The term “addictive personality,” however, belongs in the ranks of thoroughly misused phrases, alongside “gaslighting,” “OCD,” and “trauma.” But unlike other abused terms, the definition of an addictive personality isn’t based in clinical psychology at all.
As this 2015 essay by substance abuse scholar Maryann Amodeo explains, there is no generalizable research to support the idea of an “addictive personality.” Despite how frequently the term pops up around treatment programs and support groups today, there is not enough evidence or scientific backing to suggest that one personality type has a greater tendency to develop an addiction.
Using an inaccurate term like addictive personality only leads to pathologizing of true addiction, increased stigma, and a sense of inevitability.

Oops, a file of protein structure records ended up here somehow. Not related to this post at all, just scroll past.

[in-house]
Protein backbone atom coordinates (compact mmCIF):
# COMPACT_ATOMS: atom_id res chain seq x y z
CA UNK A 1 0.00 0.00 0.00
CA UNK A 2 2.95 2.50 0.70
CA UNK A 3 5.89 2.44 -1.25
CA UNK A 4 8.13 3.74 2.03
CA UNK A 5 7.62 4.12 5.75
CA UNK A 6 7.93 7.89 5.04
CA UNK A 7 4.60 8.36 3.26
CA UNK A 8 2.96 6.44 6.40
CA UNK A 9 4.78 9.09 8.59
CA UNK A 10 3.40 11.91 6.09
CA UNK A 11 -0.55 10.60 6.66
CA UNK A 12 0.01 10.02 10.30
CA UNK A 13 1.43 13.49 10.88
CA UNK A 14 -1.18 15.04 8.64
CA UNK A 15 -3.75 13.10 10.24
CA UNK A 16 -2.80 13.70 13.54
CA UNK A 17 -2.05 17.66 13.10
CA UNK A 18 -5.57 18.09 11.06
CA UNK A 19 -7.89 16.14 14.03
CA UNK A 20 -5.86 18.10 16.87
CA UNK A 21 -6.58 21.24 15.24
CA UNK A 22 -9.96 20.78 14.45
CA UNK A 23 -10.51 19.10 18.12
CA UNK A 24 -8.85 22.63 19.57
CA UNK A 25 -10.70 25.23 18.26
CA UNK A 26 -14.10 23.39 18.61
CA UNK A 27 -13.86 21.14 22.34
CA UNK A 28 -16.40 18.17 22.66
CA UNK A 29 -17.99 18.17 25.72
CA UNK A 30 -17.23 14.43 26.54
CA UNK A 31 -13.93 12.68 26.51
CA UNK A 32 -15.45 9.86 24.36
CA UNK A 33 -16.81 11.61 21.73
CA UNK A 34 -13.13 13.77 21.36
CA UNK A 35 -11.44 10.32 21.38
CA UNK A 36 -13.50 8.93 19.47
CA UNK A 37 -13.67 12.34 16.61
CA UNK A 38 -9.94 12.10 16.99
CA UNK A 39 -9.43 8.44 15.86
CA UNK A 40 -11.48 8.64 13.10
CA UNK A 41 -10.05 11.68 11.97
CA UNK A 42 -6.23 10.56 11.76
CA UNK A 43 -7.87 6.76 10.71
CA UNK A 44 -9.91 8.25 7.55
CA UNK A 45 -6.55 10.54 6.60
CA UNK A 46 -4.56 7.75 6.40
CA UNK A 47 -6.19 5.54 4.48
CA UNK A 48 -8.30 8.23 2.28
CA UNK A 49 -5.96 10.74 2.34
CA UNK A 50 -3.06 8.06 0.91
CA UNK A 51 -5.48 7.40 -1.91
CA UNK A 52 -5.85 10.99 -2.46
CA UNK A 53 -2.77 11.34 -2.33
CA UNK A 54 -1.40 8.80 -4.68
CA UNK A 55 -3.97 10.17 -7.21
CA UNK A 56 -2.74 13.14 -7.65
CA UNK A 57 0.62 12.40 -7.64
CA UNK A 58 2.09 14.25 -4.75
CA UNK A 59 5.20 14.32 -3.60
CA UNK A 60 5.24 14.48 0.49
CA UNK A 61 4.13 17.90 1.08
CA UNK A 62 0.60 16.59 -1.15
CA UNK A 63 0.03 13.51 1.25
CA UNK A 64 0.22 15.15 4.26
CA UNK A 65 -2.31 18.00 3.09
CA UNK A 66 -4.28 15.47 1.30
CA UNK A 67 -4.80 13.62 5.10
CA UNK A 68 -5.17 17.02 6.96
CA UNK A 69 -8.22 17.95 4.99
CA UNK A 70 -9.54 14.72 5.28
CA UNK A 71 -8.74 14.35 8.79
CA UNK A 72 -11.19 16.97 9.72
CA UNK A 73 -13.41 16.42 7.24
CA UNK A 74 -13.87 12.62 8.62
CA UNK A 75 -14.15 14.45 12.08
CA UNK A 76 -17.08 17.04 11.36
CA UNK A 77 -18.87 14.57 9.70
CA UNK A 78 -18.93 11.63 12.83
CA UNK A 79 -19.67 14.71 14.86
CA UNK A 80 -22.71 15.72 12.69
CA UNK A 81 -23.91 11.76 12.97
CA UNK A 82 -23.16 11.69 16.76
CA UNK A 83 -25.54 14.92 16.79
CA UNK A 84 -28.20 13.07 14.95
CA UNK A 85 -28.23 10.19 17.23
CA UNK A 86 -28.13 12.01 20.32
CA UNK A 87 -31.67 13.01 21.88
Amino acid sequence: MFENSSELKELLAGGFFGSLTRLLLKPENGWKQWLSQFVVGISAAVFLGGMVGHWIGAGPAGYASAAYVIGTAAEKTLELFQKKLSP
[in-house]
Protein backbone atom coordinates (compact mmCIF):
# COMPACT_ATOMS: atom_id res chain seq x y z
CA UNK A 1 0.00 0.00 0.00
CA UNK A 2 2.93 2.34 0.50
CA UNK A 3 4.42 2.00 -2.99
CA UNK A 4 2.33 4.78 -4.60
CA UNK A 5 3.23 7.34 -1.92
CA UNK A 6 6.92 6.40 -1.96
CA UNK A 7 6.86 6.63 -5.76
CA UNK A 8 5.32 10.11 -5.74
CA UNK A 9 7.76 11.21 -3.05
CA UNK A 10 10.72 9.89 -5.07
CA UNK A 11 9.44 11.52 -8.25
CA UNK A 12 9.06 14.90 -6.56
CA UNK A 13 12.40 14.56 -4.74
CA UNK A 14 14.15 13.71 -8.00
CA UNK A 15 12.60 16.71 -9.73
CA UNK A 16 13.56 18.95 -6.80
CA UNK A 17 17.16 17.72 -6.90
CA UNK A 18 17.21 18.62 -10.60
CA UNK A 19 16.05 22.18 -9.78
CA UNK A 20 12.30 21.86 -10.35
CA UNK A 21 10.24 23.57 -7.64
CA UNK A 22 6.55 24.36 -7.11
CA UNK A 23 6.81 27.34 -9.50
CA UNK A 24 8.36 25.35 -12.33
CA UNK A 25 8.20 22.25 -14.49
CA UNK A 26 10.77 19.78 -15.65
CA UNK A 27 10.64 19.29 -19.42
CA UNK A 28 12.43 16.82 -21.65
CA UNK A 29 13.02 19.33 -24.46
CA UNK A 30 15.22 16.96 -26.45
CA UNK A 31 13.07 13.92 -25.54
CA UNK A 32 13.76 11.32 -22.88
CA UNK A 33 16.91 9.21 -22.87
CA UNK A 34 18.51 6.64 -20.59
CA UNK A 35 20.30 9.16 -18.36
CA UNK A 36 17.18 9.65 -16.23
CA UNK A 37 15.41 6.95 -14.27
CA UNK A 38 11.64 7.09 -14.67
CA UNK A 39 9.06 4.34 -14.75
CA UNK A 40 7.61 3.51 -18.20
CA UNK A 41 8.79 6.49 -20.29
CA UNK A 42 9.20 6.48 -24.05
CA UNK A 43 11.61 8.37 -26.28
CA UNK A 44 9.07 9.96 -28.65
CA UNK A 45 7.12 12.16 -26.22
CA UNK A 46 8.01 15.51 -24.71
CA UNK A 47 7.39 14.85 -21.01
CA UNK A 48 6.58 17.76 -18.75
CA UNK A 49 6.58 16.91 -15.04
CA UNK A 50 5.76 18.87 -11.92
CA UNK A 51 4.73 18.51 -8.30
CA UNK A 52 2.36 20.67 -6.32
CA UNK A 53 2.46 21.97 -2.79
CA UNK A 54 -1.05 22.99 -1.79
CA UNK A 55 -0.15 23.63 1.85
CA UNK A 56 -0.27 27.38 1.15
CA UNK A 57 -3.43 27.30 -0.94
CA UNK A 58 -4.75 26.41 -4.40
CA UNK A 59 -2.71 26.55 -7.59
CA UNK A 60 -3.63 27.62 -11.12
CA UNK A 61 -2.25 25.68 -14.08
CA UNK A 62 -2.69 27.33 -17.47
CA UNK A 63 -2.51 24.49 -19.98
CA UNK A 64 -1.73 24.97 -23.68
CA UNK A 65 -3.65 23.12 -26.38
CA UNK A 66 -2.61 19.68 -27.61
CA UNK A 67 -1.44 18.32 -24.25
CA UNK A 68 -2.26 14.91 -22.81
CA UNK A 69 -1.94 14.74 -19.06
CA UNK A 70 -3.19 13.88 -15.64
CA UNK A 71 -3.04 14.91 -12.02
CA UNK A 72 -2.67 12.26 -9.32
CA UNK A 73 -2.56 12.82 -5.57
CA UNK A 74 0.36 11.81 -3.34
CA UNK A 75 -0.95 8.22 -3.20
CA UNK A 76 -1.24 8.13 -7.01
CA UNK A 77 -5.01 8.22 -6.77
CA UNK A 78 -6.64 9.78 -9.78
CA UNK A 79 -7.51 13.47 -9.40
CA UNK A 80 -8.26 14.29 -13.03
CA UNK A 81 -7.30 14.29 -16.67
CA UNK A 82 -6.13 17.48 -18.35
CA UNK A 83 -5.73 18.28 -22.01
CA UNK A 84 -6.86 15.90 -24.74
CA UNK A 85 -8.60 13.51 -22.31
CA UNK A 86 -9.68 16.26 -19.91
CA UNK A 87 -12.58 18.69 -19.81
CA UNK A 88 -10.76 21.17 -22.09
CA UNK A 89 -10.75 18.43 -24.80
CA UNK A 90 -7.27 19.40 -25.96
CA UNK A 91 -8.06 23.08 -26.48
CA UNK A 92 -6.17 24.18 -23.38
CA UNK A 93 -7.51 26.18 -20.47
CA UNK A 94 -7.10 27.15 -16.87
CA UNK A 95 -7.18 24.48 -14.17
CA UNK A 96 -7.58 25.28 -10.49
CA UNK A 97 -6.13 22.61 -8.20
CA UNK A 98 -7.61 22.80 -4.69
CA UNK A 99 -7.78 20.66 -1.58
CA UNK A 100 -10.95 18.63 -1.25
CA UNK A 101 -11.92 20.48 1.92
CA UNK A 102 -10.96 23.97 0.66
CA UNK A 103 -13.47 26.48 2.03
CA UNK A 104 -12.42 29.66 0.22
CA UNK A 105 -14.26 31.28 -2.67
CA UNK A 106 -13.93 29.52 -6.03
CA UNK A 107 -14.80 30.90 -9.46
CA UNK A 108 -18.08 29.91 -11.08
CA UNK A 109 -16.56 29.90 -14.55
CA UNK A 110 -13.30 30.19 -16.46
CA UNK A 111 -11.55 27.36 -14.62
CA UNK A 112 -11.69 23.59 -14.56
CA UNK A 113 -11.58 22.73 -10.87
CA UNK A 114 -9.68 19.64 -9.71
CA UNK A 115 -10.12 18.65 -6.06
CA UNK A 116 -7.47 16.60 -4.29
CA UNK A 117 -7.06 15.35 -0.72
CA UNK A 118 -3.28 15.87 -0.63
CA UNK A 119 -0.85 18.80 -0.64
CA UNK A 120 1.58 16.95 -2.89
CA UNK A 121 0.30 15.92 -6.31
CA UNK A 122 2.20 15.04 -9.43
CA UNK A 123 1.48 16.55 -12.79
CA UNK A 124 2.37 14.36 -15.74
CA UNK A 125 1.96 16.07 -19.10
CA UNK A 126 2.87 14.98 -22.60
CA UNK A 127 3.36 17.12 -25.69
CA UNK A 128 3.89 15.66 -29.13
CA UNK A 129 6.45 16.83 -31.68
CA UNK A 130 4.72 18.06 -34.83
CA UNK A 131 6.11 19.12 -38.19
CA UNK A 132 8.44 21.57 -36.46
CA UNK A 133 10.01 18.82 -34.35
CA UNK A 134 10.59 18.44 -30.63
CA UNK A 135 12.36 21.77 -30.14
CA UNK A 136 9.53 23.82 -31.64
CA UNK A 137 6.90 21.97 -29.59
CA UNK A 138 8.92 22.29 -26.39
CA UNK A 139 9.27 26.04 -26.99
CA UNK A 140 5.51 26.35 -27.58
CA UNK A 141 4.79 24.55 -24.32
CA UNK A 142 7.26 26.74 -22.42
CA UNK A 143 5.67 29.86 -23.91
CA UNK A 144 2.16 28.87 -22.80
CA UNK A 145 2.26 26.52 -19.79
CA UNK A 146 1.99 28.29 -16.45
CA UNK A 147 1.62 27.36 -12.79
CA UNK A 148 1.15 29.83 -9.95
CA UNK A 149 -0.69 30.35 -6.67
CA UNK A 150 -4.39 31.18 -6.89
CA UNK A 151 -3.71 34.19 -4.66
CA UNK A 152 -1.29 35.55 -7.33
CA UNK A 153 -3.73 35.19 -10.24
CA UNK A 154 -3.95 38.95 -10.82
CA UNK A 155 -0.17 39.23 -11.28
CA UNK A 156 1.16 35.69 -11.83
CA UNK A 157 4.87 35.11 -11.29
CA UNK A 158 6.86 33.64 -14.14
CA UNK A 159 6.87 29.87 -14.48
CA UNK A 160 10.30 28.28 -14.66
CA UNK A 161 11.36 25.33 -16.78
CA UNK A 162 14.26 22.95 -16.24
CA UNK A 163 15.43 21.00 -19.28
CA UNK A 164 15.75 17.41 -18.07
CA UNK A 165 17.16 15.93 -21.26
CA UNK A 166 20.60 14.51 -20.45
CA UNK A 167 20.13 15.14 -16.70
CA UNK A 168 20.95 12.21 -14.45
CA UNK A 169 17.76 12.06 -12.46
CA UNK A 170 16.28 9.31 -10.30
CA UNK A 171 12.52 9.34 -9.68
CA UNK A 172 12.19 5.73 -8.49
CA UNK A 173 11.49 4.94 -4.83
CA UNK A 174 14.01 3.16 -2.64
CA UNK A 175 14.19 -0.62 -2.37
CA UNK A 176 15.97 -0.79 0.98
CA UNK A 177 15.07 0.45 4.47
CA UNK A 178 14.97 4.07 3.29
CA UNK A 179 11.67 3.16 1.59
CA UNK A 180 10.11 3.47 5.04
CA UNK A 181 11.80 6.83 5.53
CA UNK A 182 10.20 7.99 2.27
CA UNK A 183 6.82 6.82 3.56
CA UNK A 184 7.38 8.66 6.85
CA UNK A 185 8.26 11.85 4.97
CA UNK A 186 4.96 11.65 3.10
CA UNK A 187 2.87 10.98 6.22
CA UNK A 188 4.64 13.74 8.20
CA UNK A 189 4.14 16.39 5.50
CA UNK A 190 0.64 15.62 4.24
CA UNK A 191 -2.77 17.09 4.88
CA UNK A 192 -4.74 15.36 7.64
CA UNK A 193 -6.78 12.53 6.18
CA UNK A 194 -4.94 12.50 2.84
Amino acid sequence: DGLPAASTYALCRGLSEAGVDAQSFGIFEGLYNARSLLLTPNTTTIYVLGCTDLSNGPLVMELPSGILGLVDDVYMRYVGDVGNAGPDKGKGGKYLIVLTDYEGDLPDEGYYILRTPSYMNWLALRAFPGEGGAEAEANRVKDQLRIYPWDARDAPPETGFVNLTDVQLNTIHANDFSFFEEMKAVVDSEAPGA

In her essay on why the term should be retired from the treatment field, Amodeo claims that the addictive personality description hurts someone’s ability to fight back against addiction, since it creates a sort of self-fulfilling prophecy that they can’t change the way they are.
The term also enables the idea that everyone who develops an addiction is the same, which leads to marginalizing struggling addicts.
There’s no single personality type that can accurately predict how someone might fall into and fight back against addiction.